GEORGETOWN, KY (WWJ) – Toyota is increasing its manufacturing presence in the U.S.
“I’m pleased to announce one of our worst kept secrets,” said company President Akio Toyoda. “Starting in 2015, we’ll build the popular Lexus ES 350 sedan in the United States on a new dedicated assembly line at the plant in Georgetown, Kentucky.”
This will be the first Lexus built in the United States. Toyota had kept most of its Lexus production close to home, with nearly all of the luxury vehicles made in Japan. The one exception was the Canadian built RX-SUV.
Toyoda says this decision was made by Toyota’s new North American management team.
Toyota North America CEO Jim Lentz says this will be a $360 million investment.
“We’ll add 750 new American jobs,” he said.
That’s why the state of Kentucky chipped in $146.5 million in state incentives.
“Quite honestly, as governor, I feel like the state has just won the Kentucky Derby,” said Kentucky Governor Steven Beshear, at a plant celebration.
More foreign carmakers are producing vehicles in the United States. It offers a number of advantages, especially with a fast-changing exchange rate.
“Producing the Lexus ES in Kentucky makes sense for Toyota,” said Alec Gutierrez, senior analyst at Kelley Blue Book. “While the tax incentives over the next ten years certainly didn’t hurt, the move will allow Toyota to further reduce the risk of a strong yen increasing production while ultimately reducing profits for those vehicles produced in Japan and sold in the US. Though the yen has declined in recent months, it remains historically strong, creating strong incentive for Japanese automakers to shift more and more production to the US.”
For Akio Toyoda, it’s about more than just the exchange rate. This also comes as Lexus, which had been the perennial U.S. luxury leader, is finishing behind BMW and Mercedes, and facing new challenges from Cadillac and Audi.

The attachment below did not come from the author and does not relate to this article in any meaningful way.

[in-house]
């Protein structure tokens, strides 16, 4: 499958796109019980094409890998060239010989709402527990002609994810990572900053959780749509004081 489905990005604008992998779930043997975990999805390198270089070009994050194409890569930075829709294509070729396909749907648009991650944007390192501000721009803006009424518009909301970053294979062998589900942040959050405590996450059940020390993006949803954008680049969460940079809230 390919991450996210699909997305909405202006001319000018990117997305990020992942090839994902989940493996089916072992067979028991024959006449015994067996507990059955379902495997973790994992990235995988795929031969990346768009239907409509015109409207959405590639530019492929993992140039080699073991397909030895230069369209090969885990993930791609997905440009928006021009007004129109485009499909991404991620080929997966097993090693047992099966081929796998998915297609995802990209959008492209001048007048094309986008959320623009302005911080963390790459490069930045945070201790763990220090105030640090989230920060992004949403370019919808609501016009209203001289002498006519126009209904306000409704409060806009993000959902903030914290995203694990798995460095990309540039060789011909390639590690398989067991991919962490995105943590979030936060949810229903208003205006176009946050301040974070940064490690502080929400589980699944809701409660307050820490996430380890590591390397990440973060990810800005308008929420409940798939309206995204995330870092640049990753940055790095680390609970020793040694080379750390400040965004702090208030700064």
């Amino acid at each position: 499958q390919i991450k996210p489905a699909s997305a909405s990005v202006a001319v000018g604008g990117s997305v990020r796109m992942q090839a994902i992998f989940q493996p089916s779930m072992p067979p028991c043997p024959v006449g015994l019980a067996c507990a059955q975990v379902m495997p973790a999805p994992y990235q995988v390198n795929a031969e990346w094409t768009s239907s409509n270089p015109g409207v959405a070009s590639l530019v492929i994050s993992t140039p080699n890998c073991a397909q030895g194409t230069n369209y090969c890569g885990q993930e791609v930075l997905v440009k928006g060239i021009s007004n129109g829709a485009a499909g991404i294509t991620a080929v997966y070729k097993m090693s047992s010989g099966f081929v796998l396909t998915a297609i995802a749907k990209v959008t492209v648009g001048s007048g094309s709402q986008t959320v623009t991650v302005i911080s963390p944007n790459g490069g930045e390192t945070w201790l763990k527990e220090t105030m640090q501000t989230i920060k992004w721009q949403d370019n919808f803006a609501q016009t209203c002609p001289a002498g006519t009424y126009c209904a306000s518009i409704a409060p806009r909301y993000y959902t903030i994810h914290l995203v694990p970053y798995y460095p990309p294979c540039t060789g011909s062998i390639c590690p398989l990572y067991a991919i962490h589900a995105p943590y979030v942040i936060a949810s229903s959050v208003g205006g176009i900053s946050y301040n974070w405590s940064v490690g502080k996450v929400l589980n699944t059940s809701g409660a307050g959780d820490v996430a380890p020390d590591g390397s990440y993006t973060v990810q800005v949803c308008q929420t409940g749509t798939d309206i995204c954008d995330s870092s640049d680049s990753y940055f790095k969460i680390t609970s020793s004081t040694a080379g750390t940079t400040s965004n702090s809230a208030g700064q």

“It is fitting that the first country to build the ES outside of Japan is the United States,” said Toyoda. “This is home for Lexus. It’s where the brand was founded, and it is still the biggest market for the luxury brand.”
Kelly Blue Book’s Gutierrez says this should give the Lexus brand a boost.
“The move helps to bolster Toyota’s already strong image in the U.S. by adding 750 jobs at a time when sorely needed,” he said. “Shifting production to Kentucky signals that Toyota is willing to break tradition to gain a stronger foothold in the US and could hint that additional Lexus nameplates could be produced in the US later down the road.”
Toyota sales have bounced back this year, after a couple of difficult years marked by recalls and production disruptions, caused by natural disasters. All of that has prompted the company to increase its manufacturing presence in the United States.
They are in the midst of a two billion dollar expansion, says Toyota North America President Jim Lentz, adding a total of 4200 jobs.
“Today, Toyota operates 14 plants across North America to produce 7 out of every 10 vehicles that we sell here.”
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